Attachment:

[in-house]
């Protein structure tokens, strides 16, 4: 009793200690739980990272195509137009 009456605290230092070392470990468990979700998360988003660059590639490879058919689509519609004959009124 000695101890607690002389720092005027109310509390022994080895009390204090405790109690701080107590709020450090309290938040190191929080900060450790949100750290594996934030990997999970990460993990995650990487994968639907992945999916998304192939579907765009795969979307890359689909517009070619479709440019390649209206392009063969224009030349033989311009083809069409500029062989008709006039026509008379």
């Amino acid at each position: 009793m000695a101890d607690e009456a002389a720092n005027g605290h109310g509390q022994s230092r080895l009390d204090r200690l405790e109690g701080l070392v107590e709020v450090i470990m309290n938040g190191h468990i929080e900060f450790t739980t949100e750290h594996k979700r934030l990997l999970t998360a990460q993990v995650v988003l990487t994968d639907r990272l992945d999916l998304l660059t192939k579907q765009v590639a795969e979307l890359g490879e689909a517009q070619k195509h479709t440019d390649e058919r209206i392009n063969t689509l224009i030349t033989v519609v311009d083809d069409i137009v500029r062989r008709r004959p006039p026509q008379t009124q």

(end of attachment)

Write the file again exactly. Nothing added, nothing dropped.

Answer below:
[in-house]
């Protein structure tokens, strides 16, 4: 009793200690739980990272195509137009 009456605290230092070392470990468990979700998360988003660059590639490879058919689509519609004959009124 000695101890607690002389720092005027109310509390022994080895009390204090405790109690701080107590709020450090309290938040190191929080900060450790949100750290594996934030990997999970990460993990995650990487994968639907992945999916998304192939579907765009795969979307890359689909517009070619479709440019390649209206392009063969224009030349033989311009083809069409500029062989008709006039026509008379």
């Amino acid at each position: 009793m000695a101890d607690e009456a002389a720092n005027g605290h109310g509390q022994s230092r080895l009390d204090r200690l405790e109690g701080l070392v107590e709020v450090i470990m309290n938040g190191h468990i929080e900060f450790t739980t949100e750290h594996k979700r934030l990997l999970t998360a990460q993990v995650v988003l990487t994968d639907r990272l992945d999916l998304l660059t192939k579907q765009v590639a795969e979307l890359g490879e689909a517009q070619k195509h479709t440019d390649e058919r209206i392009n063969t689509l224009i030349t033989v519609v311009d083809d069409i137009v500029r062989r008709r004959p006039p026509q008379t009124q």